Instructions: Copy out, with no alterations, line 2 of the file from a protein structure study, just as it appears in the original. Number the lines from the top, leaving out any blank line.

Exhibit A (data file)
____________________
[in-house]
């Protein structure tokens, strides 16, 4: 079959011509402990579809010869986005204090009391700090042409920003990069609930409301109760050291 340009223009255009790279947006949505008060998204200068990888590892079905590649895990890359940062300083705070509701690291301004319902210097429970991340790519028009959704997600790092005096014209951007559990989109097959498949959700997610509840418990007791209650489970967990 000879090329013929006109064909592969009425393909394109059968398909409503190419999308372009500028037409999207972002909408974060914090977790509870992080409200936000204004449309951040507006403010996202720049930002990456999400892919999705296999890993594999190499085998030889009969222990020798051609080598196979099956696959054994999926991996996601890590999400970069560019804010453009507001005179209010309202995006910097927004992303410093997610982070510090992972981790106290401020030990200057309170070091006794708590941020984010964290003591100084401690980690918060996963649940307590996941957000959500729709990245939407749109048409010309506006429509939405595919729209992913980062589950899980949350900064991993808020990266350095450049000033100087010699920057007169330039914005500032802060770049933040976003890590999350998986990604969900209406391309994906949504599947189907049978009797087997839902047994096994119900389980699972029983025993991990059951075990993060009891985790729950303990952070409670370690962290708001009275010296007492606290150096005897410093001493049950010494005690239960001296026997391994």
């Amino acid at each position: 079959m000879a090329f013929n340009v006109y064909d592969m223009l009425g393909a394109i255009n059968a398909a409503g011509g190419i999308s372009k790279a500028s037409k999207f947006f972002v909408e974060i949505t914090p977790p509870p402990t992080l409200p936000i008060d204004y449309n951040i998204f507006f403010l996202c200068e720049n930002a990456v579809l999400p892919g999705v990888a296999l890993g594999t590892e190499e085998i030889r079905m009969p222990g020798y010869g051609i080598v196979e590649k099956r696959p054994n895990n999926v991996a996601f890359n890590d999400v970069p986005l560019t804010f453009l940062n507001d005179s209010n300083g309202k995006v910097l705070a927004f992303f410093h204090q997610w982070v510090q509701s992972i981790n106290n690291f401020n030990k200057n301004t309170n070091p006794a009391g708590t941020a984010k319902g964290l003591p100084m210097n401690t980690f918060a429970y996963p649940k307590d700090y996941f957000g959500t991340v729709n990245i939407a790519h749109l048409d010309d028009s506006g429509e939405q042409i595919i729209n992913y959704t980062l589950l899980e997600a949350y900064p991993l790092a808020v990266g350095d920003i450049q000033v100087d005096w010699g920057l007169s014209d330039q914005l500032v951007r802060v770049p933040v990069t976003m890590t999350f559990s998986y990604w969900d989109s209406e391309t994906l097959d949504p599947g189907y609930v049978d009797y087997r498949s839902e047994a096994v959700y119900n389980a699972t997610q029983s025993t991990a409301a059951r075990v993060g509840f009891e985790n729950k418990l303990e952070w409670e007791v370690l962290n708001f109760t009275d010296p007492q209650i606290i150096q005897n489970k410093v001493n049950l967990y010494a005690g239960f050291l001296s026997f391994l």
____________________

């Protein structure tokens, strides 16, 4: 079959011509402990579809010869986005204090009391700090042409920003990069609930409301109760050291 340009223009255009790279947006949505008060998204200068990888590892079905590649895990890359940062300083705070509701690291301004319902210097429970991340790519028009959704997600790092005096014209951007559990989109097959498949959700997610509840418990007791209650489970967990 000879090329013929006109064909592969009425393909394109059968398909409503190419999308372009500028037409999207972002909408974060914090977790509870992080409200936000204004449309951040507006403010996202720049930002990456999400892919999705296999890993594999190499085998030889009969222990020798051609080598196979099956696959054994999926991996996601890590999400970069560019804010453009507001005179209010309202995006910097927004992303410093997610982070510090992972981790106290401020030990200057309170070091006794708590941020984010964290003591100084401690980690918060996963649940307590996941957000959500729709990245939407749109048409010309506006429509939405595919729209992913980062589950899980949350900064991993808020990266350095450049000033100087010699920057007169330039914005500032802060770049933040976003890590999350998986990604969900209406391309994906949504599947189907049978009797087997839902047994096994119900389980699972029983025993991990059951075990993060009891985790729950303990952070409670370690962290708001009275010296007492606290150096005897410093001493049950010494005690239960001296026997391994």